Review by Danny Gaisin
Episode 2 in the Figaro Saga. When we left off; Figaro- the factotum cum barber had finessed Rosina away from her patron Dr. Bartolo and arranged for her to be with her Count Almaviva (aka) Lindoro.
Mozart takes up the story a half-decade later. Almaviva has turned into a horny married old man; hired a maid for his countess (Rosina) and employed Figaro as his butler. Figaro wants to marry maid Susanna; Almaviva wants to deflower her before the wedding.
Cue the overture!
l-r Bartolo; Basilio; Marcellina; Almaviva; Figaro; Susanna & Rosina
The N.A.O.’s Brott Opera presented Marriage of Figaro utilizing just a few on-stage props but with an outstanding vocal cast and talented crew, all of whom were obviously committed to the undertaking. From the artistic director Tara Kulish; the chorus master Roberto De Clara (more about the chorus later) to stage management; the result was as professional and entertaining as opera buffa can be.
Figaro’s opening major aria ‘cavatina se vuoi ballare’ was performed by baritone Jan Vaulik with all the requisite confidence and intent of a master manipulator. Christopher Dunham’s Almaviva should have remembered with whom he’s dealing! In ‘Nozze’; Dunham’s character is on stage even more than the title individual and he proved to be more than able to meet the challenge. In stance, posture and facial expression, he underlined a strong and projective voice that carried each syllable throughout the hall. Vaulik’s advice & warning to Cherubino about military life ‘Non piu andrai’ (one of the work’s most familiar arias) was propounded almost tongue in-cheek and with a constant eye-glint of humour.
The recipient of the advice is Amanda Fink and this diminutive mezzo as the overly-testosterone-ed young man steals every scene she’s (he’s) in. The changing-outfits bit where Rosina & Susanna decide to dress Cherubino as a girl was staged as pure slapstick and was a highlight moment. When Fink sings the aria ‘voi che sapete’ inquiring about love and if the character suffers with it, we were not the only audience members ‘sub rosa’ humming along.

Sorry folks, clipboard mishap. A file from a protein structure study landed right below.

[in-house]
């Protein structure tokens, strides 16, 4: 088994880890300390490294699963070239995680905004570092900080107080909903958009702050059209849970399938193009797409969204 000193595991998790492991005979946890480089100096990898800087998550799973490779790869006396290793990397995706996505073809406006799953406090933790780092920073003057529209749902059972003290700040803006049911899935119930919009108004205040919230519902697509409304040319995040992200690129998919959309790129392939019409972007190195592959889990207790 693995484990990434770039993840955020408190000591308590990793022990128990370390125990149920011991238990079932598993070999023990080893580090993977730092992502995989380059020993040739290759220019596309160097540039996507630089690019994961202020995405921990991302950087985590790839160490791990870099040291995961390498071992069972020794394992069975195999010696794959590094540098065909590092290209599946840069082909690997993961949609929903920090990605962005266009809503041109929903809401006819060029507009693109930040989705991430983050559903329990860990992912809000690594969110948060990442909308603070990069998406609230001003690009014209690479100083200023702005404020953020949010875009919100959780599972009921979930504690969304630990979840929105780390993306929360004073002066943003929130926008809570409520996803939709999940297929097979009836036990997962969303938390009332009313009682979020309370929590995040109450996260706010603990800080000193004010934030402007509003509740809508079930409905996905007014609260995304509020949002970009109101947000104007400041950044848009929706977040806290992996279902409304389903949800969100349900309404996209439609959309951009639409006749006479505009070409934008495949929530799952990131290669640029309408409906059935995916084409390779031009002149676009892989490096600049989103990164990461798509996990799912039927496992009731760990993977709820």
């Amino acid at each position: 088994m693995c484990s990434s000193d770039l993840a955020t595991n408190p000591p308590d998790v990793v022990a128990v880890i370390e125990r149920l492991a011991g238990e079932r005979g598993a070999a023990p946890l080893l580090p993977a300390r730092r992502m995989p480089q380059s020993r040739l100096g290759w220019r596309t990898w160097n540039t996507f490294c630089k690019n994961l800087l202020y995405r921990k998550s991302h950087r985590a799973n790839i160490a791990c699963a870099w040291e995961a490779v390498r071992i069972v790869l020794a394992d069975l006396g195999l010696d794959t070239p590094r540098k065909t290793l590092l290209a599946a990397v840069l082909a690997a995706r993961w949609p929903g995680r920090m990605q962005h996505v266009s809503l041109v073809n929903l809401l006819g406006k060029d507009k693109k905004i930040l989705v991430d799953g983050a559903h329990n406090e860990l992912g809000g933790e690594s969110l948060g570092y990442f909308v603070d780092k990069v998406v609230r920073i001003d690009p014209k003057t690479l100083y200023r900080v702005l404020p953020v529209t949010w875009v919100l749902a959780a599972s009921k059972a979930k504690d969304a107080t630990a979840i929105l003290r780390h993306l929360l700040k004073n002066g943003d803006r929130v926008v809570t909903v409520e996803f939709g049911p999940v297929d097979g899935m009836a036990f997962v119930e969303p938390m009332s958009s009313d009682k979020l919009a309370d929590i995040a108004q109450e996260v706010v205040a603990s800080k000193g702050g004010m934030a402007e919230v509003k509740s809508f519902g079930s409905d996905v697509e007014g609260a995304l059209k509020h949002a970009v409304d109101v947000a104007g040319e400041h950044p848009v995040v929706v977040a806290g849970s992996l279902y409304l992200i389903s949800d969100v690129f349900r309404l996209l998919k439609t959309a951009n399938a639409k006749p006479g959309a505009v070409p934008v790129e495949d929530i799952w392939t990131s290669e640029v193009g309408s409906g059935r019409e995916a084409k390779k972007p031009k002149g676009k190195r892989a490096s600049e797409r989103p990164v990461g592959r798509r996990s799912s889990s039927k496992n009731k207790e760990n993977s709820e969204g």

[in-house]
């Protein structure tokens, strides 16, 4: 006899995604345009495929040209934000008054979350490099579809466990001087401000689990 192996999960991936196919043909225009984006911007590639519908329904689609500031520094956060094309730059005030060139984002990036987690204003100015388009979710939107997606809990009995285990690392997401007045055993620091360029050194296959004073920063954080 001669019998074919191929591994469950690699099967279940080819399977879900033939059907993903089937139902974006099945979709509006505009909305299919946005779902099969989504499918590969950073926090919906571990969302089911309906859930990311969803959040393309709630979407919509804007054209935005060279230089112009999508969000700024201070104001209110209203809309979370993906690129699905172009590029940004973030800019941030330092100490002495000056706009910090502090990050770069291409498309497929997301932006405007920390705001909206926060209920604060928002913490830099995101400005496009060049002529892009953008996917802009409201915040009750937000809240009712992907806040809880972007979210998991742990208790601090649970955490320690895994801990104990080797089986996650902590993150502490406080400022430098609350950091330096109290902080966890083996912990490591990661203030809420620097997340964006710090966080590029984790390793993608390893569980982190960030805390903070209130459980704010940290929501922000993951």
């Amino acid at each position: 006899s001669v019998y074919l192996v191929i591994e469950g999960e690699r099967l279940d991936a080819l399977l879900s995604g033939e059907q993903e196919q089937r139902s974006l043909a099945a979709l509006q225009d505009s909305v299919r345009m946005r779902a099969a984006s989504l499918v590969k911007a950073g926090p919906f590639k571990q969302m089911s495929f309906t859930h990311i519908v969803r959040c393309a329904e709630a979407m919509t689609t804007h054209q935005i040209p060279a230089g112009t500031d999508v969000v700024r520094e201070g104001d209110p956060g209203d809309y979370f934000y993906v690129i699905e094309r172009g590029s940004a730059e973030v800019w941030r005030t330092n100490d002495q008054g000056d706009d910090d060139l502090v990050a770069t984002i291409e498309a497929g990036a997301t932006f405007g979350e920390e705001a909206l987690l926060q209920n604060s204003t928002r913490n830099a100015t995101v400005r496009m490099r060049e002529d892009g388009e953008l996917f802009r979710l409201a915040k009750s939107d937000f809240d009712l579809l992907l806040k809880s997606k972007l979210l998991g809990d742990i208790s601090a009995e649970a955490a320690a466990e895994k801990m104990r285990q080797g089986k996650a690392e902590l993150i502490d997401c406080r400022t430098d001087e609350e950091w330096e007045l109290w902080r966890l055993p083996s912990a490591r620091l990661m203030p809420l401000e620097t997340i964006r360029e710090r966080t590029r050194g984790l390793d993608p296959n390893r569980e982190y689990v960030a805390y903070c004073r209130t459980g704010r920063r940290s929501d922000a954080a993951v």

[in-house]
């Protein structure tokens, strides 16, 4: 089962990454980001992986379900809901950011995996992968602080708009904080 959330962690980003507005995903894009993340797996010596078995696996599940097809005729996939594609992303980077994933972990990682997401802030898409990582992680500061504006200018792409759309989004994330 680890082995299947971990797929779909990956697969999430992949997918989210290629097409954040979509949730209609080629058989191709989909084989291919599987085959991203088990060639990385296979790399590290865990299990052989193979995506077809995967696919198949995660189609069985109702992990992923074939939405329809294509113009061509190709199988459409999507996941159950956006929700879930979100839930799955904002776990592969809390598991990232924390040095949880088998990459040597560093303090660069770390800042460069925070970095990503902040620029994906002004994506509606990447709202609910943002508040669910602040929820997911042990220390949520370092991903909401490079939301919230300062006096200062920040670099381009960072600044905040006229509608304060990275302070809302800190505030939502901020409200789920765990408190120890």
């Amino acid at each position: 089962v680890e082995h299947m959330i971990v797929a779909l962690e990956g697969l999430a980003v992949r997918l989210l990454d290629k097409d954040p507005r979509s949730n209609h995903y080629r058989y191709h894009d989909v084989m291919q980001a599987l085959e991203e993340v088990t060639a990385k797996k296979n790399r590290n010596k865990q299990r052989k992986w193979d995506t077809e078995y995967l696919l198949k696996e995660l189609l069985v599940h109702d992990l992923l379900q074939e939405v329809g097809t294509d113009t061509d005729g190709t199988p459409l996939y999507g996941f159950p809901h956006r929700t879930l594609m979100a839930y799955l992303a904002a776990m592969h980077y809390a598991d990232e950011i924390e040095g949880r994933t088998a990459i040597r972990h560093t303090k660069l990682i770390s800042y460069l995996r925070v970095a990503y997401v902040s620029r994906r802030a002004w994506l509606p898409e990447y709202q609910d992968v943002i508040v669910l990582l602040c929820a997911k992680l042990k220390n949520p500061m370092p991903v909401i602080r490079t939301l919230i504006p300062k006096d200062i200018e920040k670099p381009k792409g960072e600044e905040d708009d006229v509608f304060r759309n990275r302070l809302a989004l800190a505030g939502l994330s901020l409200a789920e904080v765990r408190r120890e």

In the critical role of Susanna, Andrea Nuñez owned the stage. Every movement, facial expression and pose affirmed her portrayed’s personality. An amazing soprano voice that seems completely effortless, she also possesses a constantly smiling façade that can emphasize the lyrics making the translated projections almost superfluous. Her duet with the countess, ‘sullaria che soave zeffiretto’; a metaphoric meteorological aria that’s often part of a pop-opera program blended two major talented voices for a memorable performance. Nuñez’ co-conspiratress Rosina was sung by Natalya Gennadi Matyusheva and her rendering of the heartbreakingly wretched plea ‘porgi amor’ certainly touched every audience member.
There was solid contribution from Edward Hanlon as Bartolo and both Danielle Vaillancourt & Mathieu Abel in the support roles of Marcellina and Basilio respectively. As foil for Cherubino, Elizabeth Polese’s Barbarina was a perfect choice for his girlfriend.
The chorus included a dozen or so young ladies that were so adorable as to bring palpitations to every loving grandparent in the audience.’ Cute’ is just not enough of a descriptive synonym. The orchestra never overpowered the vocalists and the 1920 costumes did not detract from the usual or original staging of the opera. It was an enchanting evening, it was melodically perfect and like most of the patrons, we returned home humming or singing excerpts from the libretto.
Question: – What’s next year’s Brott Opera offering…inquiring minds etc.